Wednesday, July 16, 2008

Pro-Controversy Act Made Law In Louisiana


This week marks the anniversary of the Scopes “Monkey Trial” (July 10-25, 1925), and folks are getting busy to celebrate down in Dayton, Tennessee where it all went down. Of course, the trial was quite a lot different than the play "Inherit the Wind" that is taught so faithfully in high schools across the nation – but most people don’t know that. Most people just know that a well-known battle in the Creation/Evolution debate occurred in Dayton that July of 1925. And, even though John T. Scopes was declared “guilty,” the trial was really a propaganda win for the side of the evolutionists.

Of course the war isn't over. This week, 83 years later, we Americans are still arguing over what our public school teachers are allowed to teach our kids about origins. In 1925, the trial was about whether teachers could legally teach that men descended from monkeys. Today, it’s just the opposite – will teachers be legally allowed to question Darwinian orthodoxy?

In Louisiana this week, Governor Bobby Jindal has opened himself to a whole hurrah of criticism from the liberal community because he has signed into a law a state bill that basically allows academic freedom when it comes to controversial subjects like evolution or global warming. The law does not mandate the teaching of anything. It merely allows teachers to teach the controversies, a long as they do so objectively without an attempt to promote religious doctrine.

The law states that school districts may allow teachers to "use supplementary textbooks and other instructional materials to help students understand, analyze, critique, and review scientific theories in an objective manner." Controversial issues that can be handled include Darwinian evolution, cloning, and global warming. The school district can still control which supplemental materials are used, but the law gives teachers and school districts more working room for informing students about difficult topics.

The new Science Education Act received widespread support from both parties and only three legislators voted against it. Several scientists testified in favor of the new law. Yet, a notably liberal faction tried to defeat the bill by demeaning it as an effort to get religion into schools. As attorney Michael Wolf told the Baton Rouge Press Club, "This does nothing but ruin the image of our state... basically by dumbing down [science education and political discourse]. It's political pandering."

Interestingly enough, the law’s biggest opponent was Humanist and atheist Barbara Forrest. It has come to the point in America where religion is equated with anti-science, which is ridiculous. Some of the greatest scientists in recent centuries have been theists who saw science as an effort to explain God’s creation.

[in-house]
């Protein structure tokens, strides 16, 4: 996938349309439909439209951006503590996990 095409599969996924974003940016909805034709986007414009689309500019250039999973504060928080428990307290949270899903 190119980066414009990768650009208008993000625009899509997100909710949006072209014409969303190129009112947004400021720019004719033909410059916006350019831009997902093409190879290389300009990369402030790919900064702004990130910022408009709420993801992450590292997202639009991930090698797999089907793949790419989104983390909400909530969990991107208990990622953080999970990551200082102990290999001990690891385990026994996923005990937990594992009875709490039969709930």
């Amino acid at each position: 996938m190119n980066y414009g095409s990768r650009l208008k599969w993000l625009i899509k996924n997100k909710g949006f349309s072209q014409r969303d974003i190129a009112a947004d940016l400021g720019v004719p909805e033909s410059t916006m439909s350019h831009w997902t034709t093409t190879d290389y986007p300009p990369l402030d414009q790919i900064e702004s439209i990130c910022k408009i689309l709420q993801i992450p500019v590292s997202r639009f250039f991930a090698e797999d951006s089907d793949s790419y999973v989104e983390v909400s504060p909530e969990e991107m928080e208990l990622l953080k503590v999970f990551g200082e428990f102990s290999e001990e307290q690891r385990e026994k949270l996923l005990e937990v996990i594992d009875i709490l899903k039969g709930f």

"Liberal" used to mean open and generous. What today is called "liberalism" is not so. The narcissistic, hedonistic, anti-God worldview that has had a stranglehold on public schools, and especially the public university system, is anything but liberal. True liberal thought would hold open the doors of young minds to carefully and honestly weigh evidence – wherever it leads. That has often not been the case. When it comes to highly charged political issues like evolution or global warming, dissenting views are often shoved off the stage without apology.

As John G. West recently noted on National Review Online,

"Opponents allege that the Louisiana Science Education Act is 'anti-science.' In reality, the opposition’s efforts to silence anyone who disagrees with them is the true affront to scientific inquiry. Students need to know about the current scientific consensus on a given issue, but they also need to be able to evaluate critically the evidence on which that consensus rests. They need to learn about competing interpretations of the evidence offered by scientists, as well as anomalies that aren’t well explained by existing theories."

Scientific understanding is always in a state of flux. We are constantly learning new things about our world, and narrow views about what is and what isn’t “science” only slows scientific progress. Scientists need to be willing to follow the facts wherever they lead - even if they are found to point to God.

Related Links:

Louisiana Confounds the Science Thought Police - National Review Online
Evolutionists Fear Academic Freedom -
Great Questions Of Human Destiny Don't Change; Science's Answers Do -
Science Law's 2 Sides Debated In Baton Rouge - The Times-Picayune
Creation/Evolution Study Resources - Koinonia House

No comments: